By Amanda Dodge • September 28, 2022

How to Make Classroom Online Games a Collaborative Experience

Students of all ages love playing online games. They are used to borrowing the smartphones of their parents or playing on gaming devices of their own. Educators also enjoy teaching through gamification. However, they don’t always want a class full of kids playing games and learning on their own without any peer interaction. 

Fortunately, there are ways to make classroom online games more collaborative. You can lead different teams or the entire class through various competitions and challenges. You can use these online games to build social skills, teamwork, and a variety of other soft skills that are essential for social-emotional learning. 

Here are a few ways to make online games a more collaborative experience in ways your students will love. 

Students playing eSpark together

Mix and Match Small Groups

One of the first ways to make classroom online games more collaborative is to break them into group activities. Instead of students completing challenges on their own, they team up with their peers to explore online games and try to finish the tasks. If you want to bring a competitive element to your classroom, let different groups work to achieve the highest score possible or go against other teams to see who reigns supreme. You can even make these games tournament-style, where different groups get eliminated until one final team is left standing.  

You can bring group work into the classroom at any part of the year, but some teachers recommend forming these mix-and-match groups early in the fall. Collaborative gaming allows students to break down barriers to working together.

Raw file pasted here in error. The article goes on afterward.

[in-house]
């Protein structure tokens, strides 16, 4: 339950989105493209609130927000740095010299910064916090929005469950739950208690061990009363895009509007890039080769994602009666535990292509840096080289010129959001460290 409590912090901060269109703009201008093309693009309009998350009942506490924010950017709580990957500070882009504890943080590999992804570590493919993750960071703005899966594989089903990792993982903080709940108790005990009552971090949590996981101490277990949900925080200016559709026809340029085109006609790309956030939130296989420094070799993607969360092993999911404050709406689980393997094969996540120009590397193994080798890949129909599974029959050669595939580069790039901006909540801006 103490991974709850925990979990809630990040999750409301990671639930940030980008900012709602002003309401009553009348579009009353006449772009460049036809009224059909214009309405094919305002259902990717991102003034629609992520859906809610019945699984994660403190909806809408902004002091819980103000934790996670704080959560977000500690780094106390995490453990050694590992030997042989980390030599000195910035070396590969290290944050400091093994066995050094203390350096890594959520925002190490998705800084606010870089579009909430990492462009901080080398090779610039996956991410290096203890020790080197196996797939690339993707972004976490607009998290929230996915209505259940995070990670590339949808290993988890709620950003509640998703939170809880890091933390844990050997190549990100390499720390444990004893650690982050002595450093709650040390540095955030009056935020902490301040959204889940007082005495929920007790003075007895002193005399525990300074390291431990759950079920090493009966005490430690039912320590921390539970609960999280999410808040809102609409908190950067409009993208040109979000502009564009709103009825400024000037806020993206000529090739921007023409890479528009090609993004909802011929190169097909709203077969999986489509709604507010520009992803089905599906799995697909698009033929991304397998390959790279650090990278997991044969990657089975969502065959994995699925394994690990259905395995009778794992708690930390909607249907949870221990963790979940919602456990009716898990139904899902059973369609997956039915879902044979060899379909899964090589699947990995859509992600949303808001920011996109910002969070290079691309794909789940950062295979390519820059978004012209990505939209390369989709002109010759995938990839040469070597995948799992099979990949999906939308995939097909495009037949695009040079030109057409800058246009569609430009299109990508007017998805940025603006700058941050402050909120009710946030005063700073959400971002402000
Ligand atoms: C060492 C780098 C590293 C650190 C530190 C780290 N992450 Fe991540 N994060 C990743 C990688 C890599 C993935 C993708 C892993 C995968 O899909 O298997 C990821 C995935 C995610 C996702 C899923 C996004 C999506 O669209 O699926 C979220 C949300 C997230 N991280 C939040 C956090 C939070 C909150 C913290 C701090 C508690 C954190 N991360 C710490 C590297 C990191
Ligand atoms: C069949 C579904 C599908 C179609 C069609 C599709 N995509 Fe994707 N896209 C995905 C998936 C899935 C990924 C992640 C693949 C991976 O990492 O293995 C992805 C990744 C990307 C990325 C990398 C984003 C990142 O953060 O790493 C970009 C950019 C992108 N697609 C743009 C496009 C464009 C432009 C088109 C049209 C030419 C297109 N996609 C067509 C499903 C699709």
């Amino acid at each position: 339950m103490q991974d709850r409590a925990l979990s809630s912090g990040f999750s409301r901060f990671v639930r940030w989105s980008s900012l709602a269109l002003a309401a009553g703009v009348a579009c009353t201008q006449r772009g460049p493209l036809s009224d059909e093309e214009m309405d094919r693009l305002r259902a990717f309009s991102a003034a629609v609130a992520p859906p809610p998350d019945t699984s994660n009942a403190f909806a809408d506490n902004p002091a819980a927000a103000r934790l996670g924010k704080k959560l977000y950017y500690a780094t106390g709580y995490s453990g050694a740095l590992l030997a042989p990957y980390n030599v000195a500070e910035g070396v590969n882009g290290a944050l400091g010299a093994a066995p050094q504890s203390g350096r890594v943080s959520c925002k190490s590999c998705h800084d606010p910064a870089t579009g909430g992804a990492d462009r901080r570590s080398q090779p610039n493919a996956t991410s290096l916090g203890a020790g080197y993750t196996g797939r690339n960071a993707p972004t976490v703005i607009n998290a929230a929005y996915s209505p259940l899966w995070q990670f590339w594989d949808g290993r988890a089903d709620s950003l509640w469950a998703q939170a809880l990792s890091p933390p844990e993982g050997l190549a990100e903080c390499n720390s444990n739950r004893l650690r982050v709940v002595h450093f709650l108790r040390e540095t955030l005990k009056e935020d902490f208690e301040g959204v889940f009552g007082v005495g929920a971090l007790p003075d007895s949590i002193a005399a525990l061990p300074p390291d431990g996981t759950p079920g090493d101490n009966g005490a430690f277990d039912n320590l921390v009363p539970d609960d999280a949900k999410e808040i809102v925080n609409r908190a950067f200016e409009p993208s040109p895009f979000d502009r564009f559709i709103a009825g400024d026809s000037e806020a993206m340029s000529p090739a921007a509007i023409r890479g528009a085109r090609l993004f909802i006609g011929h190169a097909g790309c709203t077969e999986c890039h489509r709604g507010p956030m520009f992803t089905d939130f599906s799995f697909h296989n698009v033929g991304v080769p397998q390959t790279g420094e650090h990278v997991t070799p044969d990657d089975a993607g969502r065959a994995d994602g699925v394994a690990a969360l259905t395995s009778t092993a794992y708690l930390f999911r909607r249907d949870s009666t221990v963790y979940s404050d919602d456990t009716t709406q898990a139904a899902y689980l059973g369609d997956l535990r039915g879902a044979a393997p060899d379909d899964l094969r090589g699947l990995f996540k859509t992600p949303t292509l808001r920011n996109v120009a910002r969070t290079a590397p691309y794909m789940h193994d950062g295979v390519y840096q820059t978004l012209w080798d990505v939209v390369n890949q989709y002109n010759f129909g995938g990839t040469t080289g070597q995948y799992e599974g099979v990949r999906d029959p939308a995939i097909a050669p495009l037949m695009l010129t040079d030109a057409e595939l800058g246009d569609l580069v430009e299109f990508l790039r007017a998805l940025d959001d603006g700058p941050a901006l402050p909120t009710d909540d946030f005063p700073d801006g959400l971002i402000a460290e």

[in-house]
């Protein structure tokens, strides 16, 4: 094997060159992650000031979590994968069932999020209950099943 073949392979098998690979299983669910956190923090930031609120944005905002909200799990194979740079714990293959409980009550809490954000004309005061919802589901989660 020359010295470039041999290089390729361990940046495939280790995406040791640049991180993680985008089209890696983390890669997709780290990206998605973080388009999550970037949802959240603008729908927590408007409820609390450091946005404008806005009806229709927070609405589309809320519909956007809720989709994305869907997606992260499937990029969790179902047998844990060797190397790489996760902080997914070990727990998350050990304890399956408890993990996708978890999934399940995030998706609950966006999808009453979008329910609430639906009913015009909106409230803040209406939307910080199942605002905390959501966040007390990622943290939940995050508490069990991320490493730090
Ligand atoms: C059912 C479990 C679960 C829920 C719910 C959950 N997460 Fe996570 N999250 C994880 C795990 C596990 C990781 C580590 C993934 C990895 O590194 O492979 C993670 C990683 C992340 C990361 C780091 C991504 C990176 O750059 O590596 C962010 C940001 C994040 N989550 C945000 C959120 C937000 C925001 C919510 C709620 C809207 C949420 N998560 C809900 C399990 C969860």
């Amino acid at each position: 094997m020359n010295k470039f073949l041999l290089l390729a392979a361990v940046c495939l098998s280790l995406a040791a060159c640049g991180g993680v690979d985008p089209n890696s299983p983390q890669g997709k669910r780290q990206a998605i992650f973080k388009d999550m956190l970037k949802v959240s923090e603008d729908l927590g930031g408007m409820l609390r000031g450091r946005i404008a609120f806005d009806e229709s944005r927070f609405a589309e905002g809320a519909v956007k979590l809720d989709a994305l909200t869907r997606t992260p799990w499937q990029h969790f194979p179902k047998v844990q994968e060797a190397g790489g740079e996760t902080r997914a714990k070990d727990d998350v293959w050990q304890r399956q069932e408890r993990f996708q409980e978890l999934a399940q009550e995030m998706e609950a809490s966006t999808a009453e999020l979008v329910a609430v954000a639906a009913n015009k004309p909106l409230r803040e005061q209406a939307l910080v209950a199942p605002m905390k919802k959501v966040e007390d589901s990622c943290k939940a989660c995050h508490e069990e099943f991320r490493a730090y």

“Playing games, especially cooperative ones, provides lighthearted interaction between people,” says Melissa Pilakowski, Teacher of the Year for high school language arts. “Through side talk, students get to slowly learn about each other. It’s a far more natural feel than concocted icebreaker games.” Some of your students might form long-term friendships because of these games. 

Unite The Class to Solve a Single Problem

Something amazing happens when a room full of people watches the same movie, show, or YouTube clip. Their emotions sync up as the footage plays out. Researchers have done MRI scans on people watching the same movie and noticed how their brains all reacted in the same way during dramatic moments, sad scenes, and happy endings. You can bring this experience to your students.  

Consider leading your students through a classwide game where they try to solve a problem or overcome an obstacle. For example, the game could require the class to rescue a lost puppy or protect whales in the oceans. During this experience, students work together to complete the game but also get the same emotional experiences on a unified front. All of your students will feel bad about the problem and will enjoy the rush of solving it. 

Managing a class-wide game can be challenging if you have a large group of students. Try to find ways for different students to shine. Even though the whole class is working toward a goal, a few students at a time could be called on to solve problems or overcome challenges. 

Create a Team Goal